23. Korean Inkstone
with Squirrel & Grape Design
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Length: 30.0 cm. (11 3/4 in.) 長 30.0 厘米
Width: 19.0 cm. (7 1/2 in.) 廣 19.0 厘米
Depth: 2.0 cm. (3/4 in.) 深 2.0 厘米
Joseon dynasty 朝鮮朝
18th century A.D. 公元 18 世紀
Acquired in Japan
The Korean designer/artisan responsible for the decoration on the present inkstone stepped out of the traditional boundaries set by Chinese masters to whom his predecessors and contemporaries looked for inspiration, ideas, and technical knowhow. Here the standard “Three Friends of Winter,” the pine, plum, and bamboo that were firmly established in the arts of China, include a new friend, actually two. The fruiting grapevine has replaced the flowering plum, and a small monkey has scampered upon the scene. How does all of this affect the meaning of the “Three Friends of Winter” theme, a theme conveying attributes of fortitude, resilience, and perseverance? Greatly. The meaning of the original three-friend theme was tailor-made for the idealized scholar-gentleman, a theme emblematic of scholarly perseverance and integrity. The fruiting grapevine signified wishes for fertility and numerous progeny, indeed important in a Confucian society. Here, however, the emphasis and focus of the motif is shifted from the soul of the scholar to that of the society as a whole. Interestingly, the word for monkey in Korean is a homophone for emperor and thus the monkey was a symbol of authority and high governmental position. This is quite different from the Chinese who viewed the monkey as a creature cheerful, energetic, and clever and nothing more.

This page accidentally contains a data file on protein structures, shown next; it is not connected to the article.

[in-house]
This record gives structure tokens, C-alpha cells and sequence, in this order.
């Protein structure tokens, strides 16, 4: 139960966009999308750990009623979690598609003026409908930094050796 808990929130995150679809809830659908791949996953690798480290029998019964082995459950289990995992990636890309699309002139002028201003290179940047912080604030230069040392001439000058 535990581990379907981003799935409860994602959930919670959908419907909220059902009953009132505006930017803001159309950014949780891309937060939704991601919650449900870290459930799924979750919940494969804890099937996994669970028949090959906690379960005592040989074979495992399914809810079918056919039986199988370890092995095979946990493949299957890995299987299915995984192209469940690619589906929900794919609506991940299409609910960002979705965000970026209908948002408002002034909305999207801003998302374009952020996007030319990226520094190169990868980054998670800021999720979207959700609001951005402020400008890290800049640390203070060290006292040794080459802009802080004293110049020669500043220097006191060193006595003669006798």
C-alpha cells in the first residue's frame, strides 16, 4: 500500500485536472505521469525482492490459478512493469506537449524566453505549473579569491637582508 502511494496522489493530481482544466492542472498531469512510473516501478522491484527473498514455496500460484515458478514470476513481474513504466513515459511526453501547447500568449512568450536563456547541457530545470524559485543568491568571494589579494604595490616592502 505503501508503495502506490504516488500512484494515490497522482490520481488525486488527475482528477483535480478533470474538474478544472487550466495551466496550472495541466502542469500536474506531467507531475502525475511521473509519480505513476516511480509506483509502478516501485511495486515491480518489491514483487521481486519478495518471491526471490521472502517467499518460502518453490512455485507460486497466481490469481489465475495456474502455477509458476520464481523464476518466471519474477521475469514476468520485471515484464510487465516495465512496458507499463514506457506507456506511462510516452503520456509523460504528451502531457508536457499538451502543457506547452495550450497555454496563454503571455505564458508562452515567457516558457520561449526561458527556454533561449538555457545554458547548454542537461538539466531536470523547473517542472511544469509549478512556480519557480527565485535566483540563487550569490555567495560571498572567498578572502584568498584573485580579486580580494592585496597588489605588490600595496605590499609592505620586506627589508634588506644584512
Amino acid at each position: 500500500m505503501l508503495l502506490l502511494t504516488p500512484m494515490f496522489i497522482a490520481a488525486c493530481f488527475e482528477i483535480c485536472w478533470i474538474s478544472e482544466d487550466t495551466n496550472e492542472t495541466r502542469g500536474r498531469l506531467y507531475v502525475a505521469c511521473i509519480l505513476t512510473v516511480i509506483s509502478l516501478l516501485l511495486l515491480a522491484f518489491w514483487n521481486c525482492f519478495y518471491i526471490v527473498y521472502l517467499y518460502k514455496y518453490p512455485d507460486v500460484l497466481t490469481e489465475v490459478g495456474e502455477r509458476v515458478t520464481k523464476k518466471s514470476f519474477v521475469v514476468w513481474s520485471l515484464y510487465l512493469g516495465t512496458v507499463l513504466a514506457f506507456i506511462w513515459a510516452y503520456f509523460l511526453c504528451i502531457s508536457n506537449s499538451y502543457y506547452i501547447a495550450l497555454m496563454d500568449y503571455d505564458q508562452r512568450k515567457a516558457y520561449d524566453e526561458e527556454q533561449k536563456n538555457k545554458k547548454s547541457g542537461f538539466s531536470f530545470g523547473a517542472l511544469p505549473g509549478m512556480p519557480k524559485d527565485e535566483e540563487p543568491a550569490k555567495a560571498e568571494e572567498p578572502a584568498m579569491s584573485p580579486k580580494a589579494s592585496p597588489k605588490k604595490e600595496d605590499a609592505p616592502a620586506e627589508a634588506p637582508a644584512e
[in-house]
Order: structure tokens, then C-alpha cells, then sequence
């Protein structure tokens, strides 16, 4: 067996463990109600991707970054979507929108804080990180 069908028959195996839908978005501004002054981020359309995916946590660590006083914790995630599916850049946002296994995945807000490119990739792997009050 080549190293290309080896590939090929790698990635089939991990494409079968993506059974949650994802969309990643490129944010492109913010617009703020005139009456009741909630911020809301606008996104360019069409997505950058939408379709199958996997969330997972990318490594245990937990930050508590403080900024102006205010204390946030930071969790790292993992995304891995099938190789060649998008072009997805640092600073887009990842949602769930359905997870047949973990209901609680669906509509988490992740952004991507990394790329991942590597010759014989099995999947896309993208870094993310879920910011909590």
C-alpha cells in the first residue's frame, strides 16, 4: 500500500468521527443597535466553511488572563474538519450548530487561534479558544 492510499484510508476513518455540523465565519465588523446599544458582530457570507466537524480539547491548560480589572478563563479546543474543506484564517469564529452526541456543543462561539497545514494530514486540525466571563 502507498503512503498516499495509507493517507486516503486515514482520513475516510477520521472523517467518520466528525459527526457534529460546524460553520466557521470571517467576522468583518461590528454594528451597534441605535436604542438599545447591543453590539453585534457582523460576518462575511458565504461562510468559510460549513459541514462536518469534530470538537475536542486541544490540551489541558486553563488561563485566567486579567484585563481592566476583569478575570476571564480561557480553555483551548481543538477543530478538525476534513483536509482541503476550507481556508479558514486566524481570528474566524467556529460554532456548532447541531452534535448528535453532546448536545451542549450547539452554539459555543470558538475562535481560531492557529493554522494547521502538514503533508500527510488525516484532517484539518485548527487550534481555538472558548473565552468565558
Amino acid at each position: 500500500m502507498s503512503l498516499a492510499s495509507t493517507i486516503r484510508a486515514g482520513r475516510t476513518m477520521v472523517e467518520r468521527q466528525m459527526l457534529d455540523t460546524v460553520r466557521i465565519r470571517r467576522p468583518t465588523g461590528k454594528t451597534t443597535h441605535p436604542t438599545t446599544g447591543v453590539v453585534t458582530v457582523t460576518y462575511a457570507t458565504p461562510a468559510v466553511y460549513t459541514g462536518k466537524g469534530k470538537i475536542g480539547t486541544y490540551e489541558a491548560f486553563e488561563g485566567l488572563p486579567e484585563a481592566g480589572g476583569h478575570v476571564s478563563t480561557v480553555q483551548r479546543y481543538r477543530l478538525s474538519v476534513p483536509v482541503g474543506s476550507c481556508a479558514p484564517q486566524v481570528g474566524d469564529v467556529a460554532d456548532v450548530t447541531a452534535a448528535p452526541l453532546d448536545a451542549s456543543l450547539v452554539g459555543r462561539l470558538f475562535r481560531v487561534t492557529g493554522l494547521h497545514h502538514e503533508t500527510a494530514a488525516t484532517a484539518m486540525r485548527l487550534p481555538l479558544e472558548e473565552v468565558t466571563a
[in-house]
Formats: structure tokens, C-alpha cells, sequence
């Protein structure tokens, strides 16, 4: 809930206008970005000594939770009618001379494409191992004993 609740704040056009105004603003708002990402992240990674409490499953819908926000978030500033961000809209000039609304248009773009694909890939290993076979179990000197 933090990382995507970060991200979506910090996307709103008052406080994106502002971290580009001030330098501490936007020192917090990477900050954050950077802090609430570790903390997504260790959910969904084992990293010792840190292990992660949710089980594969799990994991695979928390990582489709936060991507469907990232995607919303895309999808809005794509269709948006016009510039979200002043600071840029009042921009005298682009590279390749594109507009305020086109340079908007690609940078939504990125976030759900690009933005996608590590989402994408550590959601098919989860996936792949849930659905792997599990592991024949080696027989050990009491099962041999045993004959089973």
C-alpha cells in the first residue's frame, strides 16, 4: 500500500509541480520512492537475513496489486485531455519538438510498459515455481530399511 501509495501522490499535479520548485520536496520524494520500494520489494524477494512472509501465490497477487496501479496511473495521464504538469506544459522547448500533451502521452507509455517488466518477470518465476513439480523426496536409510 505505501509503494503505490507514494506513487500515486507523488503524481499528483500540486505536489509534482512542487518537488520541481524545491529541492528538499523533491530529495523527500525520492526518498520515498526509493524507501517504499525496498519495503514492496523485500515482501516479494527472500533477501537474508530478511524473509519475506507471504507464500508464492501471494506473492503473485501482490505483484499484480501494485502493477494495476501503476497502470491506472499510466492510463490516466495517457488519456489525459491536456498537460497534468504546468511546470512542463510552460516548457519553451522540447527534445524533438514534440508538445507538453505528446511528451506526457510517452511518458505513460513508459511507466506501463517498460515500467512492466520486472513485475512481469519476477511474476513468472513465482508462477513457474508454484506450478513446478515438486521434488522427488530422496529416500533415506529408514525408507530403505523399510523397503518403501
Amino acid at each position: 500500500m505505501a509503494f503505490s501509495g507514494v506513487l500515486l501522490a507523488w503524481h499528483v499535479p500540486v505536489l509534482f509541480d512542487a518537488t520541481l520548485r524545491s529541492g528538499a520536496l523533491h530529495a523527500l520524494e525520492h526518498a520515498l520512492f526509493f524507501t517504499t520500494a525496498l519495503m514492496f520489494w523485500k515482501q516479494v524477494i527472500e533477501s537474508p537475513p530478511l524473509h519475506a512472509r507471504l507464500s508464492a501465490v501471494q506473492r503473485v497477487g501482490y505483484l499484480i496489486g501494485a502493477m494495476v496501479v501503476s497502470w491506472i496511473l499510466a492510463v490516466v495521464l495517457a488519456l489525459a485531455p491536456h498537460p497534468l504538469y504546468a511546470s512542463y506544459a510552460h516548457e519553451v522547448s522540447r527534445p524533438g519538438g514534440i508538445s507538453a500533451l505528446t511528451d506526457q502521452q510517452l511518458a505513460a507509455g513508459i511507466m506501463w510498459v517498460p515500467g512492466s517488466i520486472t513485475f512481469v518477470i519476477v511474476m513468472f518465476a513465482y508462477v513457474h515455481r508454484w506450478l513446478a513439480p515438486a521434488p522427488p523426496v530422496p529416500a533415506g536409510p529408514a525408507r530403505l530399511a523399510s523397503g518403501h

The dark grey stone with greenish tinge, a grinding surface in paler green with lighter swirls of green and one stone eye, allies the material well with the well-known Duan inkstones of Chinese manufacture. However, the present stands apart from Chinese inkstones in its relative massiveness, its stark, sharp geometric form and overall, deeply-cut sculptural décor in which no space around the grinding surface is left untouched. Further, in contrast to Chinese inkstones, which are invariable carefully finished, the Korean example here is left with rough sides and base, an unfinished look in the eyes of the Chinese but to the Koreans, perfectly acceptable, perfectly perfect.
Related examples, all datable to the Joseon dynasty in the 18th century, include an inkstone with monkey-and-grape design published by Kwon To-hong in Pyoru, “Inkstones,” Seoul, 1989, no. 1; a second in Robert Moes, Auspicious Spirits: Korean Folk Paintings and Related Objects, Washington D.C., 1983, no. 80, p 156; and a third with “Diamond Mountain” design also published by Moes as no. 81, p 157.